From The Heart -- Stuart and Haggard Honky Tonk in Dixon

This appeared in the Fairfield Daily Republic - July 11, 2003

Strange as it may sound, it's possible to be too successful.

Country singer Marty Stuart released The Pilgrim in 1999, a critically acclaimed album that ultimately drove Stuart out of the songwriting spotlight for a time.

Stuart spent a number of years writing songs for other artists and scoring films such as 2000's All the Pretty Horses. The Nashville resident only recently released an album of his own, the simply titled Country Music, which came out July 1.

"It was an awful job (writing Country Music). It was not an easy job. I just didn't have anything to say for a couple of years. I asked Johnny Cash how he followed up his successful albums and he said, 'I can't really help you. But you can't go back. You just can't,' " Stuart said in a telephone interview.

Stuart did go back, in a sense, to his family farm in Mississippi.

"It was home," Stuart said. "That was the biggest thing. That was where I first come to country music. The farm has a timeless element. I tend to get real quiet there. I can listen to my heart there."

The result is a 12-song album that Stuart felt comfortable putting out after The Pilgrim.

"I don't know that Country Music is that much different from my other stuff. There are some moments that lean harder on traditional country music . . . Making records is easy; coming up with the songs is hard," Stuart said.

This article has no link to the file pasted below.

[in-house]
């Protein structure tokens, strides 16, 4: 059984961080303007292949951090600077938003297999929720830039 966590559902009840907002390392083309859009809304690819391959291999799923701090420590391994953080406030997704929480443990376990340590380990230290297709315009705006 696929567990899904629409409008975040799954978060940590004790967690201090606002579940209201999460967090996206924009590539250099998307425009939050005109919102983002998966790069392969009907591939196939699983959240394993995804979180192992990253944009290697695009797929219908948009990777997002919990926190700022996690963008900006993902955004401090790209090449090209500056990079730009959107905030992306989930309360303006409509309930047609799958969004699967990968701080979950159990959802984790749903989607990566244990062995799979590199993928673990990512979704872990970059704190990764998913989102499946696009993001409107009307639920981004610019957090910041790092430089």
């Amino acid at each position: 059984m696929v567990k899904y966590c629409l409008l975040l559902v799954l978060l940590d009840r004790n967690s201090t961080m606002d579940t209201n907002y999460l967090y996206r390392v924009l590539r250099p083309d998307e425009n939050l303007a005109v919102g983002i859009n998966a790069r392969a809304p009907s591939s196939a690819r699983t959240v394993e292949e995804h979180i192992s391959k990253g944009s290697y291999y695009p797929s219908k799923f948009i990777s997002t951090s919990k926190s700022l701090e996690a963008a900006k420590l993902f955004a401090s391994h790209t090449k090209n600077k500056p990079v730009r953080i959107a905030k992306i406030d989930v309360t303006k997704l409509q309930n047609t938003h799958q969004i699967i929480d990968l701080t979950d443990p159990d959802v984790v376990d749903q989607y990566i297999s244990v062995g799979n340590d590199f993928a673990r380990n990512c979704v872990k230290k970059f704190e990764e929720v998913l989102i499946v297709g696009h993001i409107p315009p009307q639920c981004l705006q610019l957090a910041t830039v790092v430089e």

The album features a duet with country legend Merle Haggard called "Farmer's Blues," which was co-written by Stuart's wife Connie Smith. Haggard will join Stuart on his Electric Barnyard Tour, which comes to the Dixon County Fairgrounds today. The gates open at 4 p.m. with music starting at 6 p.m.

The summer road show was Stuart's idea, borne of his love of playing small venues.

"I've been on tour for three years basically. I requested my booking agent to book me in small places. You know, get the band together and that sort of thing. So we played small towns during this time," Stuart said.

"The more I played small towns, the more I fell in love with it. I love the fact that there was no pressure about it."

Being on the road all the time can be a strain, Stuart said.

"You get sick eating deli food every day. But it's an addiction and a way of life that I dearly love. It takes a reason to get on the road," Stuart said.

Touring with a legend like Haggard is reason enough for Stuart.

"I love rolling up my sleeves and getting into the trenches with Merle Haggard. That's great. Touring with Merle is like watching Babe Ruth swatting them out of the park," Stuart said.

Rhonda Vincent and the Rage, the Old Crow Medicine Show and BR549 will also perform today with Stuart and Haggard.

By Shawn Miller

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